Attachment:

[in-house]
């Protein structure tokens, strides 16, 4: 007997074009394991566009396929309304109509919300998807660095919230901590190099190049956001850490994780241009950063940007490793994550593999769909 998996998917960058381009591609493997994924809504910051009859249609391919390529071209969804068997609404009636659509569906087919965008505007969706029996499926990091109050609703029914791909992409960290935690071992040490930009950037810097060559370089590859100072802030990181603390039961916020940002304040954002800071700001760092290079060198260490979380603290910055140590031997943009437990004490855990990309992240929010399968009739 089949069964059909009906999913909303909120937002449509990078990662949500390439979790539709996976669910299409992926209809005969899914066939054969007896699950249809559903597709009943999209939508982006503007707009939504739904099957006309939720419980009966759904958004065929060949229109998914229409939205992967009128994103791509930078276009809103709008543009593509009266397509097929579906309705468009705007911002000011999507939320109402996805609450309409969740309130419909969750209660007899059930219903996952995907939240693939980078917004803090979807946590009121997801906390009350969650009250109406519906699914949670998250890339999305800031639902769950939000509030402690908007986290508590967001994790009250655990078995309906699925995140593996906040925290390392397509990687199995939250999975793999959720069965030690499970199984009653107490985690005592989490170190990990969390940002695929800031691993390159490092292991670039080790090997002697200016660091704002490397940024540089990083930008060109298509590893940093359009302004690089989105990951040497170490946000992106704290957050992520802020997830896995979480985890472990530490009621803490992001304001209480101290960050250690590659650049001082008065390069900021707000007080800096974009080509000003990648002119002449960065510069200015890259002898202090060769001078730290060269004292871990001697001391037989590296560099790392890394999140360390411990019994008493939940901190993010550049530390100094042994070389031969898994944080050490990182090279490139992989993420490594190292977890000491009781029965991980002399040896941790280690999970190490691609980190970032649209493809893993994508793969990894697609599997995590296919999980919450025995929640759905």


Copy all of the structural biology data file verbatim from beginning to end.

[in-house]
């Protein structure tokens, strides 16, 4: 007997074009394991566009396929309304109509919300998807660095919230901590190099190049956001850490994780241009950063940007490793994550593999769909 998996998917960058381009591609493997994924809504910051009859249609391919390529071209969804068997609404009636659509569906087919965008505007969706029996499926990091109050609703029914791909992409960290935690071992040490930009950037810097060559370089590859100072802030990181603390039961916020940002304040954002800071700001760092290079060198260490979380603290910055140590031997943009437990004490855990990309992240929010399968009739 089949069964059909009906999913909303909120937002449509990078990662949500390439979790539709996976669910299409992926209809005969899914066939054969007896699950249809559903597709009943999209939508982006503007707009939504739904099957006309939720419980009966759904958004065929060949229109998914229409939205992967009128994103791509930078276009809103709008543009593509009266397509097929579906309705468009705007911002000011999507939320109402996805609450309409969740309130419909969750209660007899059930219903996952995907939240693939980078917004803090979807946590009121997801906390009350969650009250109406519906699914949670998250890339999305800031639902769950939000509030402690908007986290508590967001994790009250655990078995309906699925995140593996906040925290390392397509990687199995939250999975793999959720069965030690499970199984009653107490985690005592989490170190990990969390940002695929800031691993390159490092292991670039080790090997002697200016660091704002490397940024540089990083930008060109298509590893940093359009302004690089989105990951040497170490946000992106704290957050992520802020997830896995979480985890472990530490009621803490992001304001209480101290960050250690590659650049001082008065390069900021707000007080800096974009080509000003990648002119002449960065510069200015890259002898202090060769001078730290060269004292871990001697001391037989590296560099790392890394999140360390411990019994008493939940901190993010550049530390100094042994070389031969898994944080050490990182090279490139992989993420490594190292977890000491009781029965991980002399040896941790280690999970190490691609980190970032649209493809893993994508793969990894697609599997995590296919999980919450025995929640759905």